As with all other Interior Department issues, developing renewable energy on the public lands will require a balanced approach that addresses the impacts of such development on wildlife, water resources and other interests. History has taught us that when it comes to our public lands, we must proceed with care, for we have a responsibility to take a long-term view as we manage these lands for the benefit of all Americans, including future generations that will follow.
In addition to devoting substantial attention to energy issues, I expect to give special attention, if confirmed, to the issue of how climate change is impacting our water, land, and wildlife resources. Given the Interior Department's vast land base, its statutory obligations to address wildlife issues, and its responsibilities as the largest water wholesaler in the western United States, Interior must be at the forefront of our efforts to understand how climate change is affecting our resources, and to anticipate and react to these impacts. With the substantial scientific capabilities of the United States Geological Survey, the Fish & Wildlife Service and the National Park Service, Interior is well-positioned to lead this vitally important work, and to do so in partnership with state and local land and water managers, and ordinary citizens, who are concerned about the effects that climate change are having on their resources. In that regard, I hope that the Interior Department can also bring good news to Americans on the climate change front. Our forests, rangelands and open spaces are providing climate change benefits—day in and day out—as they absorb carbon dioxide from the atmosphere. We need to tell this story, and help Americans understand how their support for parks, wildlife habitat, wetlands, and other natural landscapes is helping to address our climate change challenge by removing excess heat-trapping gases from the atmosphere.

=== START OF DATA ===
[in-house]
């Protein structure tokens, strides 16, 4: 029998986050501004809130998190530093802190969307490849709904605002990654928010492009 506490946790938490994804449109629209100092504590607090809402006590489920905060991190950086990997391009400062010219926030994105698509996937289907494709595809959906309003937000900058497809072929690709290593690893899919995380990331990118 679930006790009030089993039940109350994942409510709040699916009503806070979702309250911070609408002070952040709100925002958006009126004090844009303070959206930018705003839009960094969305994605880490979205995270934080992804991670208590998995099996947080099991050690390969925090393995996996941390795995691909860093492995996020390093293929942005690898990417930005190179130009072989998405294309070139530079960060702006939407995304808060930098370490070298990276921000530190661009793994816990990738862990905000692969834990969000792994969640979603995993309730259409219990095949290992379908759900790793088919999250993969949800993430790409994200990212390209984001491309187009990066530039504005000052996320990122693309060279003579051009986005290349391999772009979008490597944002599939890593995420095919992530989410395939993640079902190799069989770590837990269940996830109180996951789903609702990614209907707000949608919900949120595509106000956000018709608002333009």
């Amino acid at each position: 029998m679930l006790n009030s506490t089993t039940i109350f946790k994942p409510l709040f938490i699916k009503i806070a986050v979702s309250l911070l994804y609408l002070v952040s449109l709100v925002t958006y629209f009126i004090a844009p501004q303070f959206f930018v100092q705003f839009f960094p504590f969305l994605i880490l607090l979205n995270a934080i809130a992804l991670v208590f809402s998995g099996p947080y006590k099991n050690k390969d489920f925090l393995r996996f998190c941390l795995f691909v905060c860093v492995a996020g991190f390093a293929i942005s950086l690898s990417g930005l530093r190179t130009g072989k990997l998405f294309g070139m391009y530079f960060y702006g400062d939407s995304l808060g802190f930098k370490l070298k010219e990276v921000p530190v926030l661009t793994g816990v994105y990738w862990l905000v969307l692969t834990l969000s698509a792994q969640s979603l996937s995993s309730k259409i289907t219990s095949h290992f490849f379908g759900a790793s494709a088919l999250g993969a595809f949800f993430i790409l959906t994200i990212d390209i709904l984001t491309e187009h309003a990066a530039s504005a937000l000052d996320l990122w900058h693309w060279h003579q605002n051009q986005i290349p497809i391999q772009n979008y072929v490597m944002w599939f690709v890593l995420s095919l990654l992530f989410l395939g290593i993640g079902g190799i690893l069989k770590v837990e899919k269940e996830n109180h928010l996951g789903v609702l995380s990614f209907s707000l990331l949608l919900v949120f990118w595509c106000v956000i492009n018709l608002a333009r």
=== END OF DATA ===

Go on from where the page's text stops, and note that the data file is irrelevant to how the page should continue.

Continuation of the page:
I also look forward to working with you, if I am confirmed, as we invest in the many national treasures that the National Park Service, the Bureau of Land Management, and the Fish & Wildlife Service oversee. While I share the affinity that all Americans have for our magnificent and iconic national parks in the west, I am an equally strong supporter of the parks, monuments and refuges in the east, midwest, and south, and the many historical sites that are under our trust—from Constitutional Hall and the Liberty Bell to our Civil War battlefields. And I am a firm believer that we must give more attention to our urban parks and to the lakes and rivers that run through our cities and countryside and that so many people enjoy. I believe that we should be mindful of our responsibility to provide opportunities for all Americans to enjoy God's bounty that surround us—regardless of where we live.
Finally, if I am fortunate enough to receive your endorsement, I look forward to working closely with Native Americans who look first to the Interior Department to work with them on a government-to-government basis. We must honor our trust obligation to the tribes. This is an obligation, and a challenge, that I accept without hesitation. During my first tour of duty at the Interior Department, I worked closely with many tribes on a broad range of issues, and I look forward to continuing that work in the months and years ahead.
Thank you for your attention, and I look forward to responding to your questions.